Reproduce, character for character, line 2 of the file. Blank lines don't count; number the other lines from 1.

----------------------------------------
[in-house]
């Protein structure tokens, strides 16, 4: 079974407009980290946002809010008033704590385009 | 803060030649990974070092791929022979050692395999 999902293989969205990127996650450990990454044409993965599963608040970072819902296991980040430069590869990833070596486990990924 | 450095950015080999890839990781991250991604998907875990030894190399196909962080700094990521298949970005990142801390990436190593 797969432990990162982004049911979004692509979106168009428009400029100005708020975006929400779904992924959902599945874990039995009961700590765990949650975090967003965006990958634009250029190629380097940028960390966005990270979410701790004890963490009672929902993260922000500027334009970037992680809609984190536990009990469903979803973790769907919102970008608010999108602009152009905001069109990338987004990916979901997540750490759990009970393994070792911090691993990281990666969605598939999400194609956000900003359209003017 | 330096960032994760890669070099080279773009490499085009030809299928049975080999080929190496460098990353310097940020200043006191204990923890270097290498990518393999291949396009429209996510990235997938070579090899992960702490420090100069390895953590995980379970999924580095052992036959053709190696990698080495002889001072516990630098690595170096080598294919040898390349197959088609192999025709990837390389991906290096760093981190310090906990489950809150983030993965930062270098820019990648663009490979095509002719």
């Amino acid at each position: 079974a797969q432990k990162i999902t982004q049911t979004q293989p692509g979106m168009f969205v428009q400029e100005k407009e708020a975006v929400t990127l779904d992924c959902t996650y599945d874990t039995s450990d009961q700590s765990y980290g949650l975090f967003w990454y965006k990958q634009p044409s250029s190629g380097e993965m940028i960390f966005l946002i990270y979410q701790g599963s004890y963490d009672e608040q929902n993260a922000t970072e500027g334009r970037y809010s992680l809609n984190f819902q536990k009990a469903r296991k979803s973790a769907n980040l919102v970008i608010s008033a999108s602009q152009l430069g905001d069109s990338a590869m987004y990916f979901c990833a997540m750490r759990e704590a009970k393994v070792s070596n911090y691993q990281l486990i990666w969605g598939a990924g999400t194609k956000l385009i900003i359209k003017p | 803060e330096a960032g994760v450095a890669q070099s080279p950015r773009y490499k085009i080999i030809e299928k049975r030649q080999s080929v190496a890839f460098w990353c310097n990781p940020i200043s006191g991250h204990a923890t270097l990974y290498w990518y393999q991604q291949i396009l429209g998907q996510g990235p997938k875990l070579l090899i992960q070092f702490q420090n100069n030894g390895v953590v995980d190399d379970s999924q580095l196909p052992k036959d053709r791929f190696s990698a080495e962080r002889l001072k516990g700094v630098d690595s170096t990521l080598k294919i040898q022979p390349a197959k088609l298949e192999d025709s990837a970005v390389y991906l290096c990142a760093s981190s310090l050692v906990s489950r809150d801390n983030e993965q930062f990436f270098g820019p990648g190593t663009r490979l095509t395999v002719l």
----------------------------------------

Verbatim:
């Protein structure tokens, strides 16, 4: 079974407009980290946002809010008033704590385009 | 803060030649990974070092791929022979050692395999 999902293989969205990127996650450990990454044409993965599963608040970072819902296991980040430069590869990833070596486990990924 | 450095950015080999890839990781991250991604998907875990030894190399196909962080700094990521298949970005990142801390990436190593 797969432990990162982004049911979004692509979106168009428009400029100005708020975006929400779904992924959902599945874990039995009961700590765990949650975090967003965006990958634009250029190629380097940028960390966005990270979410701790004890963490009672929902993260922000500027334009970037992680809609984190536990009990469903979803973790769907919102970008608010999108602009152009905001069109990338987004990916979901997540750490759990009970393994070792911090691993990281990666969605598939999400194609956000900003359209003017 | 330096960032994760890669070099080279773009490499085009030809299928049975080999080929190496460098990353310097940020200043006191204990923890270097290498990518393999291949396009429209996510990235997938070579090899992960702490420090100069390895953590995980379970999924580095052992036959053709190696990698080495002889001072516990630098690595170096080598294919040898390349197959088609192999025709990837390389991906290096760093981190310090906990489950809150983030993965930062270098820019990648663009490979095509002719």